I would also add, that for most of us, micro-issues like how we treat our families, how we respond to the people in need who appear in front of us, and how much we exhibit a trust in God is going to have much more impact than our activism in macro-issues like torture and abortion.

    And I think our work on the micro-level is ultimately going to be what changes the culture to reject these evils.

    It's important to be right on these macro-issues, and do what we can to witness effectively against these evils. But it probably starts at the retail level.

  • Tom says:

    Stipulate that it is morally OK to throw either switch.


    If you aren't sure that it is morally OK to throw either switch, then it's not a very helpful illustration.

    Even apart from that, I don't think it's a helpful illustration, as it reinforces the “either/or” mentality that animates those who argue that abortion is more important than torture.

  • Tom, I respectfully diagree. It's plain as day for me: I'd throw the switch to end abortion. It's not either/or because it isn't suggesting that because I threw it, that we can't use other means to fight torture. It just means we don't have the magic switch to do it anymore.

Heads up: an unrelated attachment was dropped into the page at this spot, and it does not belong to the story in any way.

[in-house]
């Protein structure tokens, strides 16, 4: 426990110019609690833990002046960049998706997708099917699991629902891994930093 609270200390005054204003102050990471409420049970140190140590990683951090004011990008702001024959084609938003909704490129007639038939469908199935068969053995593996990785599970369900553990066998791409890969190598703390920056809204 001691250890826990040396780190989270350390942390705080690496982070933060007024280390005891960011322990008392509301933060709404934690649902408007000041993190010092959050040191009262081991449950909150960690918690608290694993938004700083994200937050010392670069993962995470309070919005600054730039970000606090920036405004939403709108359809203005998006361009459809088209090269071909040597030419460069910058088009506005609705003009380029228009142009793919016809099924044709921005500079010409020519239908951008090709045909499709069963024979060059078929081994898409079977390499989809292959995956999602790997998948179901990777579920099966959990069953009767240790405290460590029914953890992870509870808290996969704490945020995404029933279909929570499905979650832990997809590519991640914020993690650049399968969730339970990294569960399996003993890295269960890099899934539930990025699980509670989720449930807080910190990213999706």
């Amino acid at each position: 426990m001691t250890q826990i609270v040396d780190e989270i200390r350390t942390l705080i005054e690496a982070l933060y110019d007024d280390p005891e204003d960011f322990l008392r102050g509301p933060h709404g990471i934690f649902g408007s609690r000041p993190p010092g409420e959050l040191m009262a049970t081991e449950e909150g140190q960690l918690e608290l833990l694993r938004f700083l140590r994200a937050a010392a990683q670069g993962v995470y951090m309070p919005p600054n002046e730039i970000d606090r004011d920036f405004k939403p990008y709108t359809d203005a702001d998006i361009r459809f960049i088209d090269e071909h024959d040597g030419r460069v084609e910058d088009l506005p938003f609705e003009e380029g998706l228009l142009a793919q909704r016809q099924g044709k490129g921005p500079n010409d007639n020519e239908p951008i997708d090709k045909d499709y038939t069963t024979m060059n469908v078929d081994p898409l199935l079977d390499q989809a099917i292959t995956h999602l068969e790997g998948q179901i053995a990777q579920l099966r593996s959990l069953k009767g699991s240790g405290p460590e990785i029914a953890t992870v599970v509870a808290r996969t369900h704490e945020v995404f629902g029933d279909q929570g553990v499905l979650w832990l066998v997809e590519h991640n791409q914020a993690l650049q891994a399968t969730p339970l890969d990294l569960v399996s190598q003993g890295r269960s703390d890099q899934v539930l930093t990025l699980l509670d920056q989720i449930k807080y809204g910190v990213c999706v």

• Zippy says:

    No, it is a fair criticism, because I stated in stark game-theoretic either/or terms what is really a point about priorities arising from the differing gravity of different threats to the common good. I'll fix it.

  • zippy says:

    Though I should say that I take Scott's point too — the switches aren't stated to be the only means at our disposal. But hopefully the tweaked version is more helpful.

  • Fair enough. I see what you did to it, and it is better. You have a limited amount of time and you want to pull both and might even have enough time to do so, but you might not, so you prioritize and go for the abortion switch first and hope for enough time for the torture switch.

  • Jeff Miller says: